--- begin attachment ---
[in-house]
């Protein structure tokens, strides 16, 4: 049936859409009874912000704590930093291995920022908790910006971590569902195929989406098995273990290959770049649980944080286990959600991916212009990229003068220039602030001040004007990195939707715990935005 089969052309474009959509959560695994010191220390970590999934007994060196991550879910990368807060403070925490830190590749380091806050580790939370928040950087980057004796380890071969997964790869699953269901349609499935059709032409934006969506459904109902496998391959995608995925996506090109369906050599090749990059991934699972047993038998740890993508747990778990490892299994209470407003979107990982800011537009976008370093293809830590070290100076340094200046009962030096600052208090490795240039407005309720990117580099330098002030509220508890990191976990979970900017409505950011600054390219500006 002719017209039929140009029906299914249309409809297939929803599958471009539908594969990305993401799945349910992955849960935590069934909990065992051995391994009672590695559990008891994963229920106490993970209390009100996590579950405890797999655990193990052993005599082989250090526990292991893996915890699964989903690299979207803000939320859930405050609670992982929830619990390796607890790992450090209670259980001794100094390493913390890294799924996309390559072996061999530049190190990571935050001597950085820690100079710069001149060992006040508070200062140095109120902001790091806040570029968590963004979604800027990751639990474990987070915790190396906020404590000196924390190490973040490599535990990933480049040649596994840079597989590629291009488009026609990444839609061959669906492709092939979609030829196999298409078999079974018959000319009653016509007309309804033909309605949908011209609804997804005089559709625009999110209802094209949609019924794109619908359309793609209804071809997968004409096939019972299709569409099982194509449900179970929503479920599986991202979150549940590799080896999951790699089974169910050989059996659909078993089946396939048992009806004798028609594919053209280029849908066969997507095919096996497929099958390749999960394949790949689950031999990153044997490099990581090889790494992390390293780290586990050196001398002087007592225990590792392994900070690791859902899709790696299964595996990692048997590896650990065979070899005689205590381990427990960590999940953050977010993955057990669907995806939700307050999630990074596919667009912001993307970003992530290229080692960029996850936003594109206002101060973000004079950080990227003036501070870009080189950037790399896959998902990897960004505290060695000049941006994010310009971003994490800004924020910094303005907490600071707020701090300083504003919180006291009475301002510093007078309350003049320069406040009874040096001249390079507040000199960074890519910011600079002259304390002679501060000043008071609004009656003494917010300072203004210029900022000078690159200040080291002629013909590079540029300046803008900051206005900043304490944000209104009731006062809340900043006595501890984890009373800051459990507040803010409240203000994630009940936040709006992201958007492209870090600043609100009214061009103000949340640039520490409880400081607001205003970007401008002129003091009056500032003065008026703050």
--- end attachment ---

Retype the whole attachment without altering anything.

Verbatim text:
[in-house]
């Protein structure tokens, strides 16, 4: 049936859409009874912000704590930093291995920022908790910006971590569902195929989406098995273990290959770049649980944080286990959600991916212009990229003068220039602030001040004007990195939707715990935005 089969052309474009959509959560695994010191220390970590999934007994060196991550879910990368807060403070925490830190590749380091806050580790939370928040950087980057004796380890071969997964790869699953269901349609499935059709032409934006969506459904109902496998391959995608995925996506090109369906050599090749990059991934699972047993038998740890993508747990778990490892299994209470407003979107990982800011537009976008370093293809830590070290100076340094200046009962030096600052208090490795240039407005309720990117580099330098002030509220508890990191976990979970900017409505950011600054390219500006 002719017209039929140009029906299914249309409809297939929803599958471009539908594969990305993401799945349910992955849960935590069934909990065992051995391994009672590695559990008891994963229920106490993970209390009100996590579950405890797999655990193990052993005599082989250090526990292991893996915890699964989903690299979207803000939320859930405050609670992982929830619990390796607890790992450090209670259980001794100094390493913390890294799924996309390559072996061999530049190190990571935050001597950085820690100079710069001149060992006040508070200062140095109120902001790091806040570029968590963004979604800027990751639990474990987070915790190396906020404590000196924390190490973040490599535990990933480049040649596994840079597989590629291009488009026609990444839609061959669906492709092939979609030829196999298409078999079974018959000319009653016509007309309804033909309605949908011209609804997804005089559709625009999110209802094209949609019924794109619908359309793609209804071809997968004409096939019972299709569409099982194509449900179970929503479920599986991202979150549940590799080896999951790699089974169910050989059996659909078993089946396939048992009806004798028609594919053209280029849908066969997507095919096996497929099958390749999960394949790949689950031999990153044997490099990581090889790494992390390293780290586990050196001398002087007592225990590792392994900070690791859902899709790696299964595996990692048997590896650990065979070899005689205590381990427990960590999940953050977010993955057990669907995806939700307050999630990074596919667009912001993307970003992530290229080692960029996850936003594109206002101060973000004079950080990227003036501070870009080189950037790399896959998902990897960004505290060695000049941006994010310009971003994490800004924020910094303005907490600071707020701090300083504003919180006291009475301002510093007078309350003049320069406040009874040096001249390079507040000199960074890519910011600079002259304390002679501060000043008071609004009656003494917010300072203004210029900022000078690159200040080291002629013909590079540029300046803008900051206005900043304490944000209104009731006062809340900043006595501890984890009373800051459990507040803010409240203000994630009940936040709006992201958007492209870090600043609100009214061009103000949340640039520490409880400081607001205003970007401008002129003091009056500032003065008026703050």